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Re: Interface description support

>> What's been getting discussed here I would call an "alias", though
>> I'd want to find a different word for it because ifconfig(8)'s
>> command line already has an "alias" keyword.
> Well, isn't "alias" an abbreviation for "inet alias"?  If so, you
> could use something like "name alias" for the new functionality.

Possibly.  It's been a long time since I looked at ifconfig's code.

>> Really, though, this whole thing is a botch.  Berkeley created a new
>> namespace for network interface names when they should have been
>> just nodes in /dev [...].  The _right_ fix, it seems to me, is to
>> move network interfaces into /dev (possibly in a subdirectory?),
>> where they should have been all along [...]
> Yes. But it's far too late to /move/ them, I guess.

Only in a political sense.  There is no technical reason that couldn't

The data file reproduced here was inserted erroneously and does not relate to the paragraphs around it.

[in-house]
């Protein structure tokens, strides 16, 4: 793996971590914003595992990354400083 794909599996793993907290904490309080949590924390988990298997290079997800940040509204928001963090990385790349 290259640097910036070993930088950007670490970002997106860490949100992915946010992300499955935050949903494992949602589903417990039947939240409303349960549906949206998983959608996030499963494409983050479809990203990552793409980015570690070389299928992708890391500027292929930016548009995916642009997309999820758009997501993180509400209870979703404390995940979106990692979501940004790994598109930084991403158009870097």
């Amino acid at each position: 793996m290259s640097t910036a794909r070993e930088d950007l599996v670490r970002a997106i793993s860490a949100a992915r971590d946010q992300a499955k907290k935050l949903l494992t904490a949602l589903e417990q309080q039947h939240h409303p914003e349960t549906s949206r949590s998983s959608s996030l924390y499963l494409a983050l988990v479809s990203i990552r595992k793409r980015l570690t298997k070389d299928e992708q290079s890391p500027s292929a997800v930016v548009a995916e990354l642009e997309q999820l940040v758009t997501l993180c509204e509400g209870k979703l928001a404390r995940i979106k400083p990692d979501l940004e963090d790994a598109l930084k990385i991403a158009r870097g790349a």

be done.  The closest I can see is that it would be a lot of work
(because most/all of the userland things that touch network interfaces
would have to change, as would the kernel interfaces behind those

Mind you, that political sense is strong.  I don't expect that move to
be done, certainly not anytime soon.  But I still think it's the
_right_ fix.

> Couldn't that be done via a pseudo-filesystem (which you could mount
> to /dev/net) or a part of kernfs (which you could symlink to
> /dev/net) [...]

Yes, but then you have the persistence problem.  I've never liked
kernfs because it doesn't - at least in the versions I've seen - have
any sort of persistent state.  It's mostly tolerable because there's
little reason to want to use things like mv or chmod on kernfs objects,
but it's an annoying violation of the POLS that I can't, for example,
"chmod 664 /kern/hostname; chgrp foo /kern/hostname" once to let anyone
in group foo change the hostname.

If I "ln -s tty00 /dev/rain-sensor", that (a) works and (b) persists
across reboots.  We don't currently have any way to, say, let anyone in
group sniffer tcpdump -i wm0, except by making tcpdump setuid and
having it perform the permissions check manually.  It should be just
"chmod 640 /dev/wm0; chgrp sniffer /dev/wm0" (and should persist across

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